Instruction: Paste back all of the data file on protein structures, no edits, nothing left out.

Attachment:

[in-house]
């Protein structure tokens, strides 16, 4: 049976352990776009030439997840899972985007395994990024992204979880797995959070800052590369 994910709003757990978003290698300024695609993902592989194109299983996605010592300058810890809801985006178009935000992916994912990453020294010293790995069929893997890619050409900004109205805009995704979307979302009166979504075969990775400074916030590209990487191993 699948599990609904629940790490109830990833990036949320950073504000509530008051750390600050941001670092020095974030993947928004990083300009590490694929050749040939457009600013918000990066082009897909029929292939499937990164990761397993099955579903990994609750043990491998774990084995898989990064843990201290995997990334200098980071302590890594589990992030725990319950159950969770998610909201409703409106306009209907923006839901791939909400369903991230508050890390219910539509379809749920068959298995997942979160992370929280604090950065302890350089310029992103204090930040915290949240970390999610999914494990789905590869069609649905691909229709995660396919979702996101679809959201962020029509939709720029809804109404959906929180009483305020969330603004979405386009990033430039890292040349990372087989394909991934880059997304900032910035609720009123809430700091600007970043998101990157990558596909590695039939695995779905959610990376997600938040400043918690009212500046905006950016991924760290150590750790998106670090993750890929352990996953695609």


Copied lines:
[in-house]
């Protein structure tokens, strides 16, 4: 049976352990776009030439997840899972985007395994990024992204979880797995959070800052590369 994910709003757990978003290698300024695609993902592989194109299983996605010592300058810890809801985006178009935000992916994912990453020294010293790995069929893997890619050409900004109205805009995704979307979302009166979504075969990775400074916030590209990487191993 699948599990609904629940790490109830990833990036949320950073504000509530008051750390600050941001670092020095974030993947928004990083300009590490694929050749040939457009600013918000990066082009897909029929292939499937990164990761397993099955579903990994609750043990491998774990084995898989990064843990201290995997990334200098980071302590890594589990992030725990319950159950969770998610909201409703409106306009209907923006839901791939909400369903991230508050890390219910539509379809749920068959298995997942979160992370929280604090950065302890350089310029992103204090930040915290949240970390999610999914494990789905590869069609649905691909229709995660396919979702996101679809959201962020029509939709720029809804109404959906929180009483305020969330603004979405386009990033430039890292040349990372087989394909991934880059997304900032910035609720009123809430700091600007970043998101990157990558596909590695039939695995779905959610990376997600938040400043918690009212500046905006950016991924760290150590750790998106670090993750890929352990996953695609």